When it was time to start looking at colleges, Scott knew exactly what field she wanted to pursue. She considered several institutions with strong equine programs, but knew when she arrived in Lexington, UK was where she belonged.


"For me, there is no other place in the country that can offer what Lexington and the University of Kentucky do," Scott said. "UK not only has the equine classes, which are wonderful — not many schools offer an equine program at all — but they’re offered in Lexington, the horse capital of the world." 


While at UK, Scott put in the hours of study and work to build a résumé worthy of one of the best starts in the equine management industry, a spot in the Godolphin Flying Start program.


"I met her (Madison) when she was a first-year student and she told me then that she wanted to apply for the Godolphin Flying Start and how competitive it was," said Pat Whitlow, director of the UK Office of Nationally Competitive Awards. "And at that time I knew nothing about it, but I said 'well, we'll work on it, we'll work toward it and help you get prepared.' And she obviously worked very hard on it, so we are really very proud of that." 


Part of the Chellgren Center for Undergraduate Excellence within the Division of Student and Academic Life at UK, the Office of Nationally Competitive Awards assists current UK undergraduate and graduate students and recent alumni in applying for external scholarships and fellowships funded by sources (such as a nongovernment foundation or government agency) outside the university. These major awards honor exceptional students across the nation. Students who are interested in these opportunities are encouraged to begin work with Whitlow well in advance of the scholarship deadline.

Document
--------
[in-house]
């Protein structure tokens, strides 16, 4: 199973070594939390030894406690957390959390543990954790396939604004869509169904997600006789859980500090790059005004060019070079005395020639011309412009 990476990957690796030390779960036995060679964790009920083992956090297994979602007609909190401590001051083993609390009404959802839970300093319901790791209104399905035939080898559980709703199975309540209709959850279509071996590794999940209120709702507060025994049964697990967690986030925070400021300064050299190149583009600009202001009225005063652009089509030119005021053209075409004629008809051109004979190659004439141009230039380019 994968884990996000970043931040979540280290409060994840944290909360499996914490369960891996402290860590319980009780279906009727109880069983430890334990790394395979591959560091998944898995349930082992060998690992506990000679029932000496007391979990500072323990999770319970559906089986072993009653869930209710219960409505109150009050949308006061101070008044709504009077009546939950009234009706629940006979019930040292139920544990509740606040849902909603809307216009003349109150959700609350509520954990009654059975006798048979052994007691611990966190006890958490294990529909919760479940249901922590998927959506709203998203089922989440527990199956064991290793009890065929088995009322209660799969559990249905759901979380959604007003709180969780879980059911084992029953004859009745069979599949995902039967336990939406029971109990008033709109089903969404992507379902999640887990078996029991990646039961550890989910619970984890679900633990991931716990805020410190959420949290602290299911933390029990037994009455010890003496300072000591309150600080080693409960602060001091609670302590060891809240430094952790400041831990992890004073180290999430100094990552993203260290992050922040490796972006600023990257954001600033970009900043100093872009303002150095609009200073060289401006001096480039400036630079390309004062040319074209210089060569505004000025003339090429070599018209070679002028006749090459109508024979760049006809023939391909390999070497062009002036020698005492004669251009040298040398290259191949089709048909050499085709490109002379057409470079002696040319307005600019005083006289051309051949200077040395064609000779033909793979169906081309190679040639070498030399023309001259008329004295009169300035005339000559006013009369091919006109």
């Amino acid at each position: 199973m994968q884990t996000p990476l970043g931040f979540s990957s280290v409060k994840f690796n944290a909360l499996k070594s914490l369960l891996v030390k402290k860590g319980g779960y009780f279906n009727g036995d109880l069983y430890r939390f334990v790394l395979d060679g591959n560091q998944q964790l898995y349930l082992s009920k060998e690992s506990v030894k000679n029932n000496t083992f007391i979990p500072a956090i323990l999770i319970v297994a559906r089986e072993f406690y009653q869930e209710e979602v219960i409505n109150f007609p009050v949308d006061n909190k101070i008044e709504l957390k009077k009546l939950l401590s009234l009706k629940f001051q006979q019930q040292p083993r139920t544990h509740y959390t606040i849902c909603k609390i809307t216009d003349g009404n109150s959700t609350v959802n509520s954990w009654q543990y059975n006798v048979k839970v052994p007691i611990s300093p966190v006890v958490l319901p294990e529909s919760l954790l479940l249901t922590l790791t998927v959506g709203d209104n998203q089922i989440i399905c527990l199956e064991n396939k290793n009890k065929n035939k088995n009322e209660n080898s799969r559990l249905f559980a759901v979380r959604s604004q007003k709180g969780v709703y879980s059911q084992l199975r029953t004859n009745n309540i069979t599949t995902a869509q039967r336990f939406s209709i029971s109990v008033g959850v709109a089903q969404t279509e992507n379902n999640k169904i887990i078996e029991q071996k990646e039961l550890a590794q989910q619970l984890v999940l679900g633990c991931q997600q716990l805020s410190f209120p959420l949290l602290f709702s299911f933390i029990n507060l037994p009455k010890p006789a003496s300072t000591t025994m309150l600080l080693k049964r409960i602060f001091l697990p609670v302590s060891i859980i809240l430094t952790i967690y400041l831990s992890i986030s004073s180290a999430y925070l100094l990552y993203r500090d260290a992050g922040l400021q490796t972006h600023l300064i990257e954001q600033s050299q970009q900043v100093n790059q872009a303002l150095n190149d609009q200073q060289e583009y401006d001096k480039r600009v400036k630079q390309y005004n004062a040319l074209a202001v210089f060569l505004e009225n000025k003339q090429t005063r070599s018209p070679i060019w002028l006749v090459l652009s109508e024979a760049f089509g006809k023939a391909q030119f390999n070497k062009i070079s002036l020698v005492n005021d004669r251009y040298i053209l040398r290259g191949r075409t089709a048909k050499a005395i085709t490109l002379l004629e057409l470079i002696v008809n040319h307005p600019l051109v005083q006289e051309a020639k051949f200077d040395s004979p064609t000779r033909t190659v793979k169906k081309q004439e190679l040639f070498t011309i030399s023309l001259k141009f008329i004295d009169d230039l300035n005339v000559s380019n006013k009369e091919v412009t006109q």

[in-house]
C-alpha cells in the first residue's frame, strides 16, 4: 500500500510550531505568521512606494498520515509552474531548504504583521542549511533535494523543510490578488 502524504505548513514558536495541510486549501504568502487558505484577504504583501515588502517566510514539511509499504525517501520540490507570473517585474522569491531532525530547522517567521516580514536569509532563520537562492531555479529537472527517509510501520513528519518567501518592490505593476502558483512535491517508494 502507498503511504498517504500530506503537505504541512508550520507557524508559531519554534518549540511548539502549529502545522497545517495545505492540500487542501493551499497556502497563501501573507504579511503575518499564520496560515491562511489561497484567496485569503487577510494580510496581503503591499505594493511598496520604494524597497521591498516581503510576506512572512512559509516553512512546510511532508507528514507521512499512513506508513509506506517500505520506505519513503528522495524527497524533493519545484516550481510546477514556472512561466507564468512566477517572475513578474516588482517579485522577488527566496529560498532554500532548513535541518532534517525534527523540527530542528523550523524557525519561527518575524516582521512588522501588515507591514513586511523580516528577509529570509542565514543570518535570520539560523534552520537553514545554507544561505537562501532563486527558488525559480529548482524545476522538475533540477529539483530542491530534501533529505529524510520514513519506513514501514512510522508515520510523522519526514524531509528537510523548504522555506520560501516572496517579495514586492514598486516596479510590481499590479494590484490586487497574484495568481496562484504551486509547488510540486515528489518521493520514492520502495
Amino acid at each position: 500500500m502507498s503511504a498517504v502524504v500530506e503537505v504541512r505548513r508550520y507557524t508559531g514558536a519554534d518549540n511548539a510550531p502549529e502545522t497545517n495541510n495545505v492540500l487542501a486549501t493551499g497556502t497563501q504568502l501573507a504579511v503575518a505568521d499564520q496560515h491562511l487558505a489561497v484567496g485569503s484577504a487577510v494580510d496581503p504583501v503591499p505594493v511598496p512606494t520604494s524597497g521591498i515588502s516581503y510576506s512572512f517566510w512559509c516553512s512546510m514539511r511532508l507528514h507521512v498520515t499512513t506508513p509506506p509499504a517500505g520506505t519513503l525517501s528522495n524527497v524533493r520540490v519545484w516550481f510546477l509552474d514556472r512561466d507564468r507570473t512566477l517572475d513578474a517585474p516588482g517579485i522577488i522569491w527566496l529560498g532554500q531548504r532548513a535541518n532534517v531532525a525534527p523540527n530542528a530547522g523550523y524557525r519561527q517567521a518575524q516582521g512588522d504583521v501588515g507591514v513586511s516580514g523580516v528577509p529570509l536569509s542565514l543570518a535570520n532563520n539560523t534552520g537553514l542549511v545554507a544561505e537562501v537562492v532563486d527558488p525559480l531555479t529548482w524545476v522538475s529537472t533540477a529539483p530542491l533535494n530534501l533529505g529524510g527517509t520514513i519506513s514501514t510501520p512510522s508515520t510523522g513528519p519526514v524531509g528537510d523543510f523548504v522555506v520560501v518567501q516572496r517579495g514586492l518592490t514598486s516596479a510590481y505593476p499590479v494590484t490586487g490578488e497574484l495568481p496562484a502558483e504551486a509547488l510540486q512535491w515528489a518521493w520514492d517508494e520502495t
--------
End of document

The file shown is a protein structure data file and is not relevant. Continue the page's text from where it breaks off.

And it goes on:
A member of the Honors Program, a Chellgren Fellow and Singletary Scholar, Scott earned degrees in equine science and management as well as a business degree in marketing at UK in May of this year. In addition, she pursued undergraduate research in agricultural economics under the direction of Associate Professor Jill Stowe in the College of Agriculture, Food and Environment.


Scott also took advantage of study abroad opportunities offered through the university attending Maynooth University in County Kildare, Ireland, in the spring of 2015. "I chose to study abroad to deepen my understanding of the Irish racing and breeding industries and gain experience working internationally."


Outside of the classroom, Scott was a member of the UK Horse Racing Club all four years and served as president her senior year. She credits Professor Laurie Lawrence, club advisor, as the faculty member who influenced her most at UK. 


Madison Scott shares why she chose UK in her "see blue." story filmed her sophomore year.